A win on the books has done little to turn minds away from tanking. Some analysts feel quite strongly about their ability to see the future months of 2010, so much so that the "towel", they insist, must still be thrown in.
I take issue with that argument for a few reasons. Some of which I elaborate on here.
The missing argument
When people advocate the tank, they always point to the Pittsburgh Penguins as the poster child. Pittsburgh drafted in the top 5 for 5 consecutive years on the backs of some horrible seasons. This landed them Staal, Crosby, Malkin, Fleury and Whitney. It seems a convincing argument, but how much more valid is it than saying a team should wear red to win, or a team should acquire Scott Niedermayer to win. It's not pure coincidence, we can see that. But while Pittsburgh turned their losing into winning, does that mean tanking is a reliable method?
The counter argument is often missed. That is, that teams that have been bottom of the league for nearly a generation have been enjoying near the same frequency of high draft picks as Pitssburgh, yet not turning that into results they can be proud of.
Take the Florida Panthers. You may remember them from lottery draws from nearly every year in living memory. Their most recent go-around in the land of top 5 picks was from 2001 to 2003. In 2001, they selected Stephen Weiss 4th overall. In 2002, Bouwmeester first. Then in 2003, after winning the lottery they traded down to pick Nathan Horton at 3rd. Their next season in the "build" phase, it was Rotislav Olesz at 7th. So that's 4 years building through the draft with results many in Montreal would consider unacceptable. And where has it left them? Last time I checked they missed the playoffs in 2008-09 and are in the thick of the race to miss again.
Florida's not alone. Columbus clocked up Klesla and Zherdev in the top 5 to go with Nash in building their version of the playoff evaders. Atlanta, famous for never winning a playoff game in their history also show a disturbing trend, even selecting well in Heatley and Kovalchuk, can't build a winner (at least in part due to duds Lehtonen and Stefan as top 5 picks). The San Jose Sharks may look like an example to follow now, but their success is mostly down to industry in trades and not due to selecting Andrei Zyuzin, Patrick Marleau then Brad Stuart to affect their outcomes. I could go on (hello Winnipeg).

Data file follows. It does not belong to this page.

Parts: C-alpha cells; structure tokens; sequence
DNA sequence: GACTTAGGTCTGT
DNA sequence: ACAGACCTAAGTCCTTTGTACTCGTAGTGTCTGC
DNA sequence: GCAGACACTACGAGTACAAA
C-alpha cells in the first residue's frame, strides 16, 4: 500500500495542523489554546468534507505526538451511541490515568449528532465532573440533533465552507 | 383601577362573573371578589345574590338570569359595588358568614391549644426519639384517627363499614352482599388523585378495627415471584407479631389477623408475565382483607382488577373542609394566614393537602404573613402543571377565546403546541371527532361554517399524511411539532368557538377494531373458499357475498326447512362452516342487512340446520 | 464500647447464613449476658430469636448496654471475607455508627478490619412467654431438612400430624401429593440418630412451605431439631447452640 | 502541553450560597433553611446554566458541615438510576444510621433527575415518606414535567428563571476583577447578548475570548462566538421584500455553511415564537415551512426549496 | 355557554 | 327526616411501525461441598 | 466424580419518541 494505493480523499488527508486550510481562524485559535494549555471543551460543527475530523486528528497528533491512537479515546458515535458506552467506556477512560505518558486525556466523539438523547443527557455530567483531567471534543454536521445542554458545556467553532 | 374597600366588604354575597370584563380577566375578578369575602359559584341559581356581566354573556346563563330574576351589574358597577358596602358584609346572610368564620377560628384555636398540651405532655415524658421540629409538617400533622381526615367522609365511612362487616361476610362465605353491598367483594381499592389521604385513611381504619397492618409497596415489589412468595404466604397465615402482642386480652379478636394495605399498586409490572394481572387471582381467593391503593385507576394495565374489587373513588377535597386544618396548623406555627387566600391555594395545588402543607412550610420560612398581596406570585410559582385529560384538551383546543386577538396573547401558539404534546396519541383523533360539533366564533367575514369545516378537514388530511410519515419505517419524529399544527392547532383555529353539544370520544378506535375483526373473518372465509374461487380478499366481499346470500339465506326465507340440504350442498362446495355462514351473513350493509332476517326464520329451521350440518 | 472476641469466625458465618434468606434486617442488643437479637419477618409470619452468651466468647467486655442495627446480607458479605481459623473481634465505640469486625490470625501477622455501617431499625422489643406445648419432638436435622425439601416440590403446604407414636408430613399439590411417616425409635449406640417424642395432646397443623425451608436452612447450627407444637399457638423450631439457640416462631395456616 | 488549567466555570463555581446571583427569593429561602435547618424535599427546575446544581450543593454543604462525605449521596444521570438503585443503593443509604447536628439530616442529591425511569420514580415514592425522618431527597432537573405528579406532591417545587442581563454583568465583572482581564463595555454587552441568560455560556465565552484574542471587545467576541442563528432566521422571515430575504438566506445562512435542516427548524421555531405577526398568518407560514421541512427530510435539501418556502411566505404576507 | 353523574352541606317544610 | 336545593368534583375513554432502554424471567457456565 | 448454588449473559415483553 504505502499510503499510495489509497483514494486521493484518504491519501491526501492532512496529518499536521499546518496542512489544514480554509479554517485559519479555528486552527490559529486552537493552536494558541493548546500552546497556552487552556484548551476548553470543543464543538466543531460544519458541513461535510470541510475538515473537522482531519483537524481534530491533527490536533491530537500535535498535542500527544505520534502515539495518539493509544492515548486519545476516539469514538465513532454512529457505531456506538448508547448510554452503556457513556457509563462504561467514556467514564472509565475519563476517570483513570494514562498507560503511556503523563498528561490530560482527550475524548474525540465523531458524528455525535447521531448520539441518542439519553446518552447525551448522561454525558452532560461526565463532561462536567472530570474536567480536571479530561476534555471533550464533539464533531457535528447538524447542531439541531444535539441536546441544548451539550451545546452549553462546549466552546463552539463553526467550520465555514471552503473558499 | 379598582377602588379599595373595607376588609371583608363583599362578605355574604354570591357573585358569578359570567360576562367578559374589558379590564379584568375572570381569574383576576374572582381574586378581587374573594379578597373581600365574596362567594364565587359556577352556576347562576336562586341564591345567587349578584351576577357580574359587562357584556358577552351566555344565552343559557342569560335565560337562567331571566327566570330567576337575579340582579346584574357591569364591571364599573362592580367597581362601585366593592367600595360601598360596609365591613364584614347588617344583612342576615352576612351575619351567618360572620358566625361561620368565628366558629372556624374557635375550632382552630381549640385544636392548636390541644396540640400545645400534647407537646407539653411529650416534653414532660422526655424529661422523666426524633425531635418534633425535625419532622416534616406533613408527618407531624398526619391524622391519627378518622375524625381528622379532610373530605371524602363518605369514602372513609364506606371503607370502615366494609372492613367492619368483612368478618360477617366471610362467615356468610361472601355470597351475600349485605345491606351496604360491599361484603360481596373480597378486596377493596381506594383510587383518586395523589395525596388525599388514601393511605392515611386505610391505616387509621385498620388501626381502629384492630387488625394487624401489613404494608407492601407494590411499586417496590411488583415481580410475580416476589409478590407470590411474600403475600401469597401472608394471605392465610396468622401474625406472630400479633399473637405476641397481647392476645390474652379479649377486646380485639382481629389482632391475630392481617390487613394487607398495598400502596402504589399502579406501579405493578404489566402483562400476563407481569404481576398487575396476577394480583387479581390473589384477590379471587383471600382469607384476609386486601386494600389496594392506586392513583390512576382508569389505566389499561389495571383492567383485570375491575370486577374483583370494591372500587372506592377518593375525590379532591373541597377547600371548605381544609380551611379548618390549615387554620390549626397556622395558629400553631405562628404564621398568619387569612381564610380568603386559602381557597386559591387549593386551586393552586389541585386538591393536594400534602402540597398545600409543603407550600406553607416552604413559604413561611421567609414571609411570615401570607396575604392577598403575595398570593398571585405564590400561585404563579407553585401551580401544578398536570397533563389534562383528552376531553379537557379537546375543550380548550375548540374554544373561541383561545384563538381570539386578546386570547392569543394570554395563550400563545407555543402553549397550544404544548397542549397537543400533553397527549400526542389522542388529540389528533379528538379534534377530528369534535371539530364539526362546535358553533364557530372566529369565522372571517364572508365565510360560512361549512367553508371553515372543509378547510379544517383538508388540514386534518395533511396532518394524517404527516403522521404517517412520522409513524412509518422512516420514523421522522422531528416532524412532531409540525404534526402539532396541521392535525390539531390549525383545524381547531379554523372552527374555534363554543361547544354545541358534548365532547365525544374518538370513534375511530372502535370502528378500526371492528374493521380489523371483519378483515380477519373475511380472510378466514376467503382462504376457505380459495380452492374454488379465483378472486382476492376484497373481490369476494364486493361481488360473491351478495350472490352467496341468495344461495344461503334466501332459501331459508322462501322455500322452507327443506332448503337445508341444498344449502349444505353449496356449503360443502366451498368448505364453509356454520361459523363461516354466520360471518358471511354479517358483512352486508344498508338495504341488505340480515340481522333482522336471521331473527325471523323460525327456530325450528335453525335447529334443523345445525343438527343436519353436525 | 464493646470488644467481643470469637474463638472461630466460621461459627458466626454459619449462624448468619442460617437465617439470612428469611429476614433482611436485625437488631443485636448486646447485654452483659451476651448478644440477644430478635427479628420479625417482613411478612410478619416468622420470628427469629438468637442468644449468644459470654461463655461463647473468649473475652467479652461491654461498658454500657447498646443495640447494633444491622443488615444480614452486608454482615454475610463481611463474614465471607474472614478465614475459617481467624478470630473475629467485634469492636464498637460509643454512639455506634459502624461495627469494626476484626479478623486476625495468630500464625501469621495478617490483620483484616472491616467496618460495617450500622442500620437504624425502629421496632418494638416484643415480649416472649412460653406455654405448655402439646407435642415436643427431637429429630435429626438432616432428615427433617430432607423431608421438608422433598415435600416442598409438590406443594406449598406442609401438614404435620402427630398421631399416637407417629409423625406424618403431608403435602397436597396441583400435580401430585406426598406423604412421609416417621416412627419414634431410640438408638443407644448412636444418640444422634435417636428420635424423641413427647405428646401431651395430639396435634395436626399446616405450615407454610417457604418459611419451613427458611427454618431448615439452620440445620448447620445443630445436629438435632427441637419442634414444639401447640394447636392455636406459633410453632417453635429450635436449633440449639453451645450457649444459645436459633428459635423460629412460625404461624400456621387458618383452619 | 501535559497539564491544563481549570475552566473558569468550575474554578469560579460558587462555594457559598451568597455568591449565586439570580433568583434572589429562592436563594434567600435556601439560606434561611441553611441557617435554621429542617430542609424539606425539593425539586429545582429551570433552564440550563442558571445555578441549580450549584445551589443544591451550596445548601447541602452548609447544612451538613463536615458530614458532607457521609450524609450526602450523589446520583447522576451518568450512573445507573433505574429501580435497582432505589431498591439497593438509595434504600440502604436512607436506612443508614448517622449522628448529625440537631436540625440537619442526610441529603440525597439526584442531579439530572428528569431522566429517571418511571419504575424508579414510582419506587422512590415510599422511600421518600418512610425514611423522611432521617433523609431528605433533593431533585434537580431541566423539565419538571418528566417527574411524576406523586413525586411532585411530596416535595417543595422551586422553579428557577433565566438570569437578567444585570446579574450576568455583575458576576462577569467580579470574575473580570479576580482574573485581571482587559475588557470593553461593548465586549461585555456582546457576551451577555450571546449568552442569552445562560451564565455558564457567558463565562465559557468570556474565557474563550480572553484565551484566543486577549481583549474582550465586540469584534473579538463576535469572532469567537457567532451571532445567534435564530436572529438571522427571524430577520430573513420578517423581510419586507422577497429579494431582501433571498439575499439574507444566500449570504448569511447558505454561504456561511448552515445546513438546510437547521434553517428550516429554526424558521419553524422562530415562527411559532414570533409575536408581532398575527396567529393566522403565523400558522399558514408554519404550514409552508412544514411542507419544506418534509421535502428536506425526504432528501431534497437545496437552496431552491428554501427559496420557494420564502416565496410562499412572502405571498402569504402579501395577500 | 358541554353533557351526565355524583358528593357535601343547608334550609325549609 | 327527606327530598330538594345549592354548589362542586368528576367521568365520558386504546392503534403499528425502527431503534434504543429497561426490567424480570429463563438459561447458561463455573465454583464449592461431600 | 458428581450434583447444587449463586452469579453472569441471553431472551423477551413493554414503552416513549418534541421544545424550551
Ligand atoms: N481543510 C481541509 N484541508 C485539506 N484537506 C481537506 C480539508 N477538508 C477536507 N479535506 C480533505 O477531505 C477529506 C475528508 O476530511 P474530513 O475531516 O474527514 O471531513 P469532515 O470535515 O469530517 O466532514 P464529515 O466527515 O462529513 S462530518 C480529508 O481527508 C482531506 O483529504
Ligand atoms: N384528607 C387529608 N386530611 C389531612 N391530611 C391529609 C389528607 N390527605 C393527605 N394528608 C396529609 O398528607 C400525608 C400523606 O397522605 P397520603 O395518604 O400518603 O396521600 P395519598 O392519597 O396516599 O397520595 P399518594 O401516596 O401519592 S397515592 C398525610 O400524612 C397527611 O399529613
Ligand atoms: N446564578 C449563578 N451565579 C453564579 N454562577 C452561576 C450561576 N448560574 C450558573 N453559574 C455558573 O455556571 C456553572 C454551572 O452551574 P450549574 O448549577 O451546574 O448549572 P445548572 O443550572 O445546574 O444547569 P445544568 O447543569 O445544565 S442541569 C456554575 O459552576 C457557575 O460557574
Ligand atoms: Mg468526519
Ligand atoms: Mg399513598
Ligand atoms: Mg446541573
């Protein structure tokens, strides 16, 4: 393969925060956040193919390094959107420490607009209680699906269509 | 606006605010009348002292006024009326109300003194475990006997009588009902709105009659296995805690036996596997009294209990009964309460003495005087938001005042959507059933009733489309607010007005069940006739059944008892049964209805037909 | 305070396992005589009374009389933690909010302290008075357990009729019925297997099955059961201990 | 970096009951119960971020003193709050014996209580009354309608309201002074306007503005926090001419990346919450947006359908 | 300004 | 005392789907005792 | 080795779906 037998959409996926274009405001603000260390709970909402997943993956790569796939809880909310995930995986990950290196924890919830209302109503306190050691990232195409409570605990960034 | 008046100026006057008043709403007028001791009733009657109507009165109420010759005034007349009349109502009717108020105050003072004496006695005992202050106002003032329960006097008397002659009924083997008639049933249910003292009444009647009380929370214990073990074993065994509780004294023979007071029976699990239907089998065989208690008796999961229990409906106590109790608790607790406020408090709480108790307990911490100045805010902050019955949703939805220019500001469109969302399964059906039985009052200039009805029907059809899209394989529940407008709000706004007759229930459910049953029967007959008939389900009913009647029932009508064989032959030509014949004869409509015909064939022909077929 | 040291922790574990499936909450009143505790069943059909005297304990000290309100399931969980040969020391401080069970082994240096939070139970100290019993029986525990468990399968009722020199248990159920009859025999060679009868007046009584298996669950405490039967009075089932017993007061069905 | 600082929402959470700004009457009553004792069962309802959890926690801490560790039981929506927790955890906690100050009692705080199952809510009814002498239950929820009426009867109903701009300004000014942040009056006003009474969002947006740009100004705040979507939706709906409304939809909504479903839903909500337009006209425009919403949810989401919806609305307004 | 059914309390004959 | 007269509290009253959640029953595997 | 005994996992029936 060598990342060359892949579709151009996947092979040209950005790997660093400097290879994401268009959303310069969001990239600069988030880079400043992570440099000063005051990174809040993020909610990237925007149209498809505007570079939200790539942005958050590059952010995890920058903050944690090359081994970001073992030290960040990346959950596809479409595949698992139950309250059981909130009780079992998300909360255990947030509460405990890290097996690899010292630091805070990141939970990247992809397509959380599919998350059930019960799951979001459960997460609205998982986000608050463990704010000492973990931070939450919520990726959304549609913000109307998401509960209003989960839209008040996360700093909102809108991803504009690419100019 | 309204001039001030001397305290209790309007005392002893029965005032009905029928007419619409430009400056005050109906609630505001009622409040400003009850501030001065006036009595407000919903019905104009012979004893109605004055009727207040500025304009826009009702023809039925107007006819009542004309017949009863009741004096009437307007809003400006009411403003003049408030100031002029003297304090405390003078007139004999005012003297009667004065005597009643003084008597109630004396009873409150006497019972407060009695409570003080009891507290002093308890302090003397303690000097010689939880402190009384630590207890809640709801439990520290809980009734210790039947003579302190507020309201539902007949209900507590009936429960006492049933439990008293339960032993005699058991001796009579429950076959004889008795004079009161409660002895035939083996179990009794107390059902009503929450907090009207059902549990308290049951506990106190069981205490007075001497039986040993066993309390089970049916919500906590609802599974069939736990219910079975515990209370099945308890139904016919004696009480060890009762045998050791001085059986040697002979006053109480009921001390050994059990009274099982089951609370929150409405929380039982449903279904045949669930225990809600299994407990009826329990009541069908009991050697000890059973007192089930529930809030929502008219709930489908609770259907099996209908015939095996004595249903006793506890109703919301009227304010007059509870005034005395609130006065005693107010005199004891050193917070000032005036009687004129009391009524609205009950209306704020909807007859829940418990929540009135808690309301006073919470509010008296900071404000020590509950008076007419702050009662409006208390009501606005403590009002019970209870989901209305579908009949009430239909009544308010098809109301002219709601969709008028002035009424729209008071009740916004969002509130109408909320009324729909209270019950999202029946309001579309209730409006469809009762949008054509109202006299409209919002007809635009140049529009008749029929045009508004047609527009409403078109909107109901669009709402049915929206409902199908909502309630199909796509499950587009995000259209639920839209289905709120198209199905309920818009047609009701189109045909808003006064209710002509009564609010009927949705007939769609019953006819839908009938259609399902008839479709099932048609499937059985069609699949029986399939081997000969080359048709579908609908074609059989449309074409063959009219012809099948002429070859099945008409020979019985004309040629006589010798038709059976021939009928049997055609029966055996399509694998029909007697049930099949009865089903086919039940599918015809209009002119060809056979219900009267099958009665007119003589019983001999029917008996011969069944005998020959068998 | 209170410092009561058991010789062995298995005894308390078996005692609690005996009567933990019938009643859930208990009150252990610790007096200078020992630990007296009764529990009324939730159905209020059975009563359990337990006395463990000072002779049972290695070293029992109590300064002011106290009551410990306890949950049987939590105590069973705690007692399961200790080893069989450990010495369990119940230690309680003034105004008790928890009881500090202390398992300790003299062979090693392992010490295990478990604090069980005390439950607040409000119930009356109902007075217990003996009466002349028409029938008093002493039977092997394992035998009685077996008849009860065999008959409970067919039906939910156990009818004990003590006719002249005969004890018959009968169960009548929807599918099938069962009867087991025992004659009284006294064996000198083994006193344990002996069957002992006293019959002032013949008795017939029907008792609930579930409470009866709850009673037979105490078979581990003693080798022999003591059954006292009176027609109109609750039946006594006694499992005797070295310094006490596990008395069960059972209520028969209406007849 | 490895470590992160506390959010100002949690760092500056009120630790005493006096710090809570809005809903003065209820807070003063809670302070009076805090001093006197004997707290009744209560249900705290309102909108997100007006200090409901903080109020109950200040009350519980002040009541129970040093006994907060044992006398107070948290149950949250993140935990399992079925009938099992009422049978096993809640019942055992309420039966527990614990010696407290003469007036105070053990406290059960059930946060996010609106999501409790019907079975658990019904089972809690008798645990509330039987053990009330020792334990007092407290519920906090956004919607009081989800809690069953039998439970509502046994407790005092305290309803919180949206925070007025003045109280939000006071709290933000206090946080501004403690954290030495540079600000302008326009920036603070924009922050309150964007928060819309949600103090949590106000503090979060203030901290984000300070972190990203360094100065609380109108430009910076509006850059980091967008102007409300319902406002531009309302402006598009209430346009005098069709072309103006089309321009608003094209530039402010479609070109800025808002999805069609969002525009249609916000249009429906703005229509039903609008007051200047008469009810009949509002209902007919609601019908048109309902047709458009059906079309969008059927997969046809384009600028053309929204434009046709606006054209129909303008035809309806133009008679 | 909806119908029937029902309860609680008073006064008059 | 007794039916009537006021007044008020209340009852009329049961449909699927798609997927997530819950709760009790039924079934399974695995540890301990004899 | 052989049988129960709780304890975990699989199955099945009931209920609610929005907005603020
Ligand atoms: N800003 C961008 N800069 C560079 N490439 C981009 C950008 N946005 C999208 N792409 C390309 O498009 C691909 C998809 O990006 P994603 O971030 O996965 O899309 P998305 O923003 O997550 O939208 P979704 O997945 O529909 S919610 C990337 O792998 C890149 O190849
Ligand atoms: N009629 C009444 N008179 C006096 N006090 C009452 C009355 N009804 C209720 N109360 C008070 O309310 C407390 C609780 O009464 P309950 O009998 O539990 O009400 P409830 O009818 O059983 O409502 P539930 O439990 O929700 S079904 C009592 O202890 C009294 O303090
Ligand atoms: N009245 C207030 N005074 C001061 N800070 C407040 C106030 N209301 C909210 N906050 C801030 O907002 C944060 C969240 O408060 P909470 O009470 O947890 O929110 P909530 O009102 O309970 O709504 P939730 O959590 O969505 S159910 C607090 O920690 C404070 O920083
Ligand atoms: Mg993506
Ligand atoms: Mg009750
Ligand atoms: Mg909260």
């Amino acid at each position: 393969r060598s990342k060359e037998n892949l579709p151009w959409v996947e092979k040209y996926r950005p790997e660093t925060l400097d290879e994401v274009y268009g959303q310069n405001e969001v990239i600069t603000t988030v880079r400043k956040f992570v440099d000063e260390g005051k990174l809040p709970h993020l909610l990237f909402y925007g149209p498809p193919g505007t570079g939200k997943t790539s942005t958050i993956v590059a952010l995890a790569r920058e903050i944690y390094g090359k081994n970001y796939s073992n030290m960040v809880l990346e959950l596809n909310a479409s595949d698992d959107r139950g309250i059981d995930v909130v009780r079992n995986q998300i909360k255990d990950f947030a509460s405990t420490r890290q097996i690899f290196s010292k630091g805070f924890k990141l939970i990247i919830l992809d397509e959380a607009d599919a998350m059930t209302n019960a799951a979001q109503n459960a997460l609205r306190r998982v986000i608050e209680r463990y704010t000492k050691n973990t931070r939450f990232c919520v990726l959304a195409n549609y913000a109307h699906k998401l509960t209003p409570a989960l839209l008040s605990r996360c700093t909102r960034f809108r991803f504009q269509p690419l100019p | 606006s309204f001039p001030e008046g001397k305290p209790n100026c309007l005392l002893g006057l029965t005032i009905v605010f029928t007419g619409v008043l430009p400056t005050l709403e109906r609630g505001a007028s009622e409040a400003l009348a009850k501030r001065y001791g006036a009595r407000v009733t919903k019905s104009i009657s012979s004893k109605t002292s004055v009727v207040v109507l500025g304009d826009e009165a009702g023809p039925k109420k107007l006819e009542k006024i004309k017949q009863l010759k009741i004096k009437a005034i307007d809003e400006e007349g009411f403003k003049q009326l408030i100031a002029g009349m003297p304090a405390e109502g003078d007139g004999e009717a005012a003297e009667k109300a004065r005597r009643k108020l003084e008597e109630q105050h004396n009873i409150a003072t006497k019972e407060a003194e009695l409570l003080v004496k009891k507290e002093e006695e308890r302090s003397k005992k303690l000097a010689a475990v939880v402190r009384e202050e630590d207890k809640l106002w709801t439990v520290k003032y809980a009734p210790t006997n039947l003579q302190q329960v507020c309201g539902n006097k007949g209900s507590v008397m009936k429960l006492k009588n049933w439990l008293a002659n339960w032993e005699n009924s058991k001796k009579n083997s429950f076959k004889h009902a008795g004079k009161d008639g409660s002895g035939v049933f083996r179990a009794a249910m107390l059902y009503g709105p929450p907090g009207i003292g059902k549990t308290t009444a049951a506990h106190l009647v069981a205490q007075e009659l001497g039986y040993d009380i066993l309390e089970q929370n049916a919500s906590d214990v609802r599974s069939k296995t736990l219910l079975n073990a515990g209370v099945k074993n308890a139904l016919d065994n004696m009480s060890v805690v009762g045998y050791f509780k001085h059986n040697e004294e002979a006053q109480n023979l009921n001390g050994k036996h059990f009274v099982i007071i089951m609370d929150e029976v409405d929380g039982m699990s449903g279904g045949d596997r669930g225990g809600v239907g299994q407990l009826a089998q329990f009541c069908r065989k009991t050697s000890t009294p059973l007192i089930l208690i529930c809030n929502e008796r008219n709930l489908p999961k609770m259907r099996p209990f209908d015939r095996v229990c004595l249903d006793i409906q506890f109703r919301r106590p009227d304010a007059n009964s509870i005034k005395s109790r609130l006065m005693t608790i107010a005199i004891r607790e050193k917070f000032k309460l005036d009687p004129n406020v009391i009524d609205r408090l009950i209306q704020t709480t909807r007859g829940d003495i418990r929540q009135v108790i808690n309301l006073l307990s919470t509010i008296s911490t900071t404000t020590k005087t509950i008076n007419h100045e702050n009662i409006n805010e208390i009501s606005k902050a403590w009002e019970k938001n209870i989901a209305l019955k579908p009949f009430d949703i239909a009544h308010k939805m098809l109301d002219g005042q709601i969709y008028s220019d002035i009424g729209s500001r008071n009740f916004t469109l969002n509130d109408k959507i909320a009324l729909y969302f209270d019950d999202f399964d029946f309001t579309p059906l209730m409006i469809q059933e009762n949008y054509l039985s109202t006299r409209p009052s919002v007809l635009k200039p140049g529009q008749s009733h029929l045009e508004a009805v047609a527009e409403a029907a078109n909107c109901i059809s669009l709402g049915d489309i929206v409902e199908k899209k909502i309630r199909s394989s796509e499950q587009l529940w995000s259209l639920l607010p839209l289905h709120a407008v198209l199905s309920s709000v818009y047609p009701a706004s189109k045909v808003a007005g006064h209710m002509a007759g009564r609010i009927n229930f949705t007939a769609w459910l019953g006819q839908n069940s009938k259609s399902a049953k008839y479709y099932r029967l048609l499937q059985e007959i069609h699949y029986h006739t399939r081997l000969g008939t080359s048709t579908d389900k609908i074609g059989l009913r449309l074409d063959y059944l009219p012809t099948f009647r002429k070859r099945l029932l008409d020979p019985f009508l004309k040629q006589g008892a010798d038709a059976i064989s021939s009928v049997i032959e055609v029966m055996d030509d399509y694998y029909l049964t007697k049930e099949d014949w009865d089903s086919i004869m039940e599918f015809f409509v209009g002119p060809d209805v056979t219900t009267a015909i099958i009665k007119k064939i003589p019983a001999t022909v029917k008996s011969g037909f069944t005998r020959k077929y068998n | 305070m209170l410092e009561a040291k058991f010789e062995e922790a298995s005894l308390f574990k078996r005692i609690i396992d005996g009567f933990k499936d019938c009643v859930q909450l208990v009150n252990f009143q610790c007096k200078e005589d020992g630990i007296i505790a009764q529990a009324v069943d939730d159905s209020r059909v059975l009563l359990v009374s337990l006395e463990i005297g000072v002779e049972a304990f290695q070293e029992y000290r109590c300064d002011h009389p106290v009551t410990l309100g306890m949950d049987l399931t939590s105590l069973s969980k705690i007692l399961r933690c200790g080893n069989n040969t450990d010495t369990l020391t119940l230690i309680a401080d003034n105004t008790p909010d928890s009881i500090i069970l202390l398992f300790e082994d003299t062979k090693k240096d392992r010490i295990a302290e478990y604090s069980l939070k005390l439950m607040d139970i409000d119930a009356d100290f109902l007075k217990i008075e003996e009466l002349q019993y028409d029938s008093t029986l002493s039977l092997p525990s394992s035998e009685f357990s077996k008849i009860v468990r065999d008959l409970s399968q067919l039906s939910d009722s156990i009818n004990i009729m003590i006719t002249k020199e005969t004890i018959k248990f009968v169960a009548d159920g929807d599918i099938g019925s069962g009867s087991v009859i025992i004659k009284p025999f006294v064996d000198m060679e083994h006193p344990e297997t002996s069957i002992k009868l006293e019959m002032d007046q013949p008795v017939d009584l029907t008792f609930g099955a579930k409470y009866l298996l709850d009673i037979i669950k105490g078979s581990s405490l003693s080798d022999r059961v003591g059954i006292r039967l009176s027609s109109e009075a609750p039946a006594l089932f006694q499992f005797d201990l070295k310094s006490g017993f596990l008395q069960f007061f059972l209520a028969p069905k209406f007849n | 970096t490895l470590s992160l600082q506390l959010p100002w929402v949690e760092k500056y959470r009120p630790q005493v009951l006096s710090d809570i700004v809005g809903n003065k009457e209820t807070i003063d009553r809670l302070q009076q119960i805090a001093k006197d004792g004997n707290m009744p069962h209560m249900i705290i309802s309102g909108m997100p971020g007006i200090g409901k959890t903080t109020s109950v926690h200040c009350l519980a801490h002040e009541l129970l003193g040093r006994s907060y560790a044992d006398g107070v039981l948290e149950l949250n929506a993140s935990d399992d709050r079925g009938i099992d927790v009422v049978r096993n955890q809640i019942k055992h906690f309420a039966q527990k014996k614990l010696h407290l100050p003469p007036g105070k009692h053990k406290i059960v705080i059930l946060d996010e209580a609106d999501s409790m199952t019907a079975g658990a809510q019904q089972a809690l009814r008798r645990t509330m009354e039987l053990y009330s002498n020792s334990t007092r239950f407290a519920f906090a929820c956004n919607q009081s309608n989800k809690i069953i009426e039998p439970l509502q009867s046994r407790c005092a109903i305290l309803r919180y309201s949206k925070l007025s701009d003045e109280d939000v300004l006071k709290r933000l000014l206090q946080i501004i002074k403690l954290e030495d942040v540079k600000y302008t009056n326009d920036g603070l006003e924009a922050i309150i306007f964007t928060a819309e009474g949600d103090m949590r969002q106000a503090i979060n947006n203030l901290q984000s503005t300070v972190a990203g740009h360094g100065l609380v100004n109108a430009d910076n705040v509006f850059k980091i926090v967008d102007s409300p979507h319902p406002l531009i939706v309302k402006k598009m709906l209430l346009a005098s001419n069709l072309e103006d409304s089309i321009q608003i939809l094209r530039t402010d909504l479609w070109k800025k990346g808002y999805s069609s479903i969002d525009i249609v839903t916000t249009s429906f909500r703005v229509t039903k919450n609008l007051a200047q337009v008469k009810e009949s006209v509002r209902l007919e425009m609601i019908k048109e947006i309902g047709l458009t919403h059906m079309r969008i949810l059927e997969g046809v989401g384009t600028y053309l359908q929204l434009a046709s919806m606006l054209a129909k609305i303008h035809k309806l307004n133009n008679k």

Tanking is no guarantee for success. the only thing tanking does guarantee is a high pick and lots of losses. After that, you need more on your side – either good scouting or luck.
The premise of tanking as a legitimate strategy is nothing new. In the days of certain draft position, scouting departments could identify certain gems of players (Mario Lemieux, Mats Sundin, Eric Lindros, etc.) that were worth turning in a season for. And although we've been in a rich vein of drafts of late, the reality of the draft is that it's a hit or miss affair.
I had a look back at the drafts from 1990 to 2005 (supposing that 2006 draftees on are too young yet) and did some sums. What I found was that:
– In total there were 15 franchise players to be had (with some generous assessments in there) from the first round.
– Only one draft had three franchise players (1991) and 4 had two
– 6 franchise players were taken with the #1 pick
– There were only 5 franchise players taken from picks #2-5 in 16 years, compared to 4 with picks #6 to the end of the round that year
So franchise players don't come along every year, and they rarely more than one at once. What's more, you have almost as much chance nabbing one with any other pick in the first round as with one in the top 5. This is interesting enough, but then consider great players – players who once you get a few together can be the foundations of a great team.